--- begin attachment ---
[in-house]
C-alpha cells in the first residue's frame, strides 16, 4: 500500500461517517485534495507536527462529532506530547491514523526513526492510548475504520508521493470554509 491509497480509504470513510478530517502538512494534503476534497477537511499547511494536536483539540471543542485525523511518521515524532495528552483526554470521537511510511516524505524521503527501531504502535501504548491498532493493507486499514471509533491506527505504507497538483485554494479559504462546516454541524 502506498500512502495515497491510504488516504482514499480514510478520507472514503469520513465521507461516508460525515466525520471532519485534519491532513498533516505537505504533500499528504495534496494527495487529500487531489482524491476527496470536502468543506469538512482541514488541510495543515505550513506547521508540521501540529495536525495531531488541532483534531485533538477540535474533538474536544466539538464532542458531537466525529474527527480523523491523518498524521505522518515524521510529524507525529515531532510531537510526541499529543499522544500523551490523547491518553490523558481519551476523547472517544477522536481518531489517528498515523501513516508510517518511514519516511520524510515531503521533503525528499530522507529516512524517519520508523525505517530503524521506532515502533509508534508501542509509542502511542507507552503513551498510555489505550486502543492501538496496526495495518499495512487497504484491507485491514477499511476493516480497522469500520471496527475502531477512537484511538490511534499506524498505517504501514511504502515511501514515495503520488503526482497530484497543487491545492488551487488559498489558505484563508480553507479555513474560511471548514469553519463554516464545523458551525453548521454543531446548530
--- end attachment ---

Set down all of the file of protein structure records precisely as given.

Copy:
[in-house]
C-alpha cells in the first residue's frame, strides 16, 4: 500500500461517517485534495507536527462529532506530547491514523526513526492510548475504520508521493470554509 491509497480509504470513510478530517502538512494534503476534497477537511499547511494536536483539540471543542485525523511518521515524532495528552483526554470521537511510511516524505524521503527501531504502535501504548491498532493493507486499514471509533491506527505504507497538483485554494479559504462546516454541524 502506498500512502495515497491510504488516504482514499480514510478520507472514503469520513465521507461516508460525515466525520471532519485534519491532513498533516505537505504533500499528504495534496494527495487529500487531489482524491476527496470536502468543506469538512482541514488541510495543515505550513506547521508540521501540529495536525495531531488541532483534531485533538477540535474533538474536544466539538464532542458531537466525529474527527480523523491523518498524521505522518515524521510529524507525529515531532510531537510526541499529543499522544500523551490523547491518553490523558481519551476523547472517544477522536481518531489517528498515523501513516508510517518511514519516511520524510515531503521533503525528499530522507529516512524517519520508523525505517530503524521506532515502533509508534508501542509509542502511542507507552503513551498510555489505550486502543492501538496496526495495518499495512487497504484491507485491514477499511476493516480497522469500520471496527475502531477512537484511538490511534499506524498505517504501514511504502515511501514515495503520488503526482497530484497543487491545492488551487488559498489558505484563508480553507479555513474560511471548514469553519463554516464545523458551525453548521454543531446548530